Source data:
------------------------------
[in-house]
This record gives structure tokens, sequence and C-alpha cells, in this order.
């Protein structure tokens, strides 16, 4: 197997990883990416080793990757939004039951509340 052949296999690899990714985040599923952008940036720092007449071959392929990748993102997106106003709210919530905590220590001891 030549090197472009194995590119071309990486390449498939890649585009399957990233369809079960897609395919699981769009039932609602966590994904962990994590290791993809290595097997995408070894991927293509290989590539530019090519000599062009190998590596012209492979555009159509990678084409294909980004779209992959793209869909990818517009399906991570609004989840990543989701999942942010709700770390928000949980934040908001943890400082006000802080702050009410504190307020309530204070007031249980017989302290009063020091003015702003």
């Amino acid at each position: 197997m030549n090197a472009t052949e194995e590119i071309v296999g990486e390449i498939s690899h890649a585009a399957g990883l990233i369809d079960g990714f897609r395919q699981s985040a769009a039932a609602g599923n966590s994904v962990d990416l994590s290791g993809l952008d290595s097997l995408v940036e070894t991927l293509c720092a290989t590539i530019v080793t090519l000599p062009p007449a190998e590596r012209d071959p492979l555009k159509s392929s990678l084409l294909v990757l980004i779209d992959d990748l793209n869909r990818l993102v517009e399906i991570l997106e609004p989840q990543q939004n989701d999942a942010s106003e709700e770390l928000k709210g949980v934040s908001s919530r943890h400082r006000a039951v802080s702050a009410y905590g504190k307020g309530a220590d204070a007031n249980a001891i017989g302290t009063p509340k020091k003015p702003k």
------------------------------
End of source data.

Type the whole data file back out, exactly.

[in-house]
This record gives structure tokens, sequence and C-alpha cells, in this order.
């Protein structure tokens, strides 16, 4: 197997990883990416080793990757939004039951509340 052949296999690899990714985040599923952008940036720092007449071959392929990748993102997106106003709210919530905590220590001891 030549090197472009194995590119071309990486390449498939890649585009399957990233369809079960897609395919699981769009039932609602966590994904962990994590290791993809290595097997995408070894991927293509290989590539530019090519000599062009190998590596012209492979555009159509990678084409294909980004779209992959793209869909990818517009399906991570609004989840990543989701999942942010709700770390928000949980934040908001943890400082006000802080702050009410504190307020309530204070007031249980017989302290009063020091003015702003």
């Amino acid at each position: 197997m030549n090197a472009t052949e194995e590119i071309v296999g990486e390449i498939s690899h890649a585009a399957g990883l990233i369809d079960g990714f897609r395919q699981s985040a769009a039932a609602g599923n966590s994904v962990d990416l994590s290791g993809l952008d290595s097997l995408v940036e070894t991927l293509c720092a290989t590539i530019v080793t090519l000599p062009p007449a190998e590596r012209d071959p492979l555009k159509s392929s990678l084409l294909v990757l980004i779209d992959d990748l793209n869909r990818l993102v517009e399906i991570l997106e609004p989840q990543q939004n989701d999942a942010s106003e709700e770390l928000k709210g949980v934040s908001s919530r943890h400082r006000a039951v802080s702050a009410y905590g504190k307020g309530a220590d204070a007031n249980a001891i017989g302290t009063p509340k020091k003015p702003k």